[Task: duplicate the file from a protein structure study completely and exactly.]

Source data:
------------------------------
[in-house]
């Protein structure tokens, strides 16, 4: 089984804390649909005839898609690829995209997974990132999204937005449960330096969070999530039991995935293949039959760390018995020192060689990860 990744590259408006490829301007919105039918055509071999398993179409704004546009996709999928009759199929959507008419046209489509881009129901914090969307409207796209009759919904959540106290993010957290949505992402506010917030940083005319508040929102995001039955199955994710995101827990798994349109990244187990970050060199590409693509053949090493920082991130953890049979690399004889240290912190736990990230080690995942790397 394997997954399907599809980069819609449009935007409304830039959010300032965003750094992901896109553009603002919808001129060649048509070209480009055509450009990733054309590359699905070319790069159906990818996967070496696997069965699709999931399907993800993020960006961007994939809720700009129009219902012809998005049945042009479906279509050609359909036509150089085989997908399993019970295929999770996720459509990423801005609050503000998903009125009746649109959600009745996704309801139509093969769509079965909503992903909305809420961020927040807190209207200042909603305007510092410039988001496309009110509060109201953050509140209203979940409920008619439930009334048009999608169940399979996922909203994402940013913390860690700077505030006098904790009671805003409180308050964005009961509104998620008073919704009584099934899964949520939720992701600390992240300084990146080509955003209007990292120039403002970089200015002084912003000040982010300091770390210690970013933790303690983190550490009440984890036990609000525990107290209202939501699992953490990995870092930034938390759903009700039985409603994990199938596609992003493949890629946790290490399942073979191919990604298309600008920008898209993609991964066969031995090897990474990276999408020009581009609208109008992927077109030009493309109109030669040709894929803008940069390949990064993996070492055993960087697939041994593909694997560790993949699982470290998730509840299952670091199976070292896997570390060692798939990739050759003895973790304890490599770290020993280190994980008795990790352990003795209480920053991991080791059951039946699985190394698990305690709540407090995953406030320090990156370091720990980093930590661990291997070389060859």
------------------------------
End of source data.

[in-house]
């Protein structure tokens, strides 16, 4: 089984804390649909005839898609690829995209997974990132999204937005449960330096969070999530039991995935293949039959760390018995020192060689990860 990744590259408006490829301007919105039918055509071999398993179409704004546009996709999928009759199929959507008419046209489509881009129901914090969307409207796209009759919904959540106290993010957290949505992402506010917030940083005319508040929102995001039955199955994710995101827990798994349109990244187990970050060199590409693509053949090493920082991130953890049979690399004889240290912190736990990230080690995942790397 394997997954399907599809980069819609449009935007409304830039959010300032965003750094992901896109553009603002919808001129060649048509070209480009055509450009990733054309590359699905070319790069159906990818996967070496696997069965699709999931399907993800993020960006961007994939809720700009129009219902012809998005049945042009479906279509050609359909036509150089085989997908399993019970295929999770996720459509990423801005609050503000998903009125009746649109959600009745996704309801139509093969769509079965909503992903909305809420961020927040807190209207200042909603305007510092410039988001496309009110509060109201953050509140209203979940409920008619439930009334048009999608169940399979996922909203994402940013913390860690700077505030006098904790009671805003409180308050964005009961509104998620008073919704009584099934899964949520939720992701600390992240300084990146080509955003209007990292120039403002970089200015002084912003000040982010300091770390210690970013933790303690983190550490009440984890036990609000525990107290209202939501699992953490990995870092930034938390759903009700039985409603994990199938596609992003493949890629946790290490399942073979191919990604298309600008920008898209993609991964066969031995090897990474990276999408020009581009609208109008992927077109030009493309109109030669040709894929803008940069390949990064993996070492055993960087697939041994593909694997560790993949699982470290998730509840299952670091199976070292896997570390060692798939990739050759003895973790304890490599770290020993280190994980008795990790352990003795209480920053991991080791059951039946699985190394698990305690709540407090995953406030320090990156370091720990980093930590661990291997070389060859």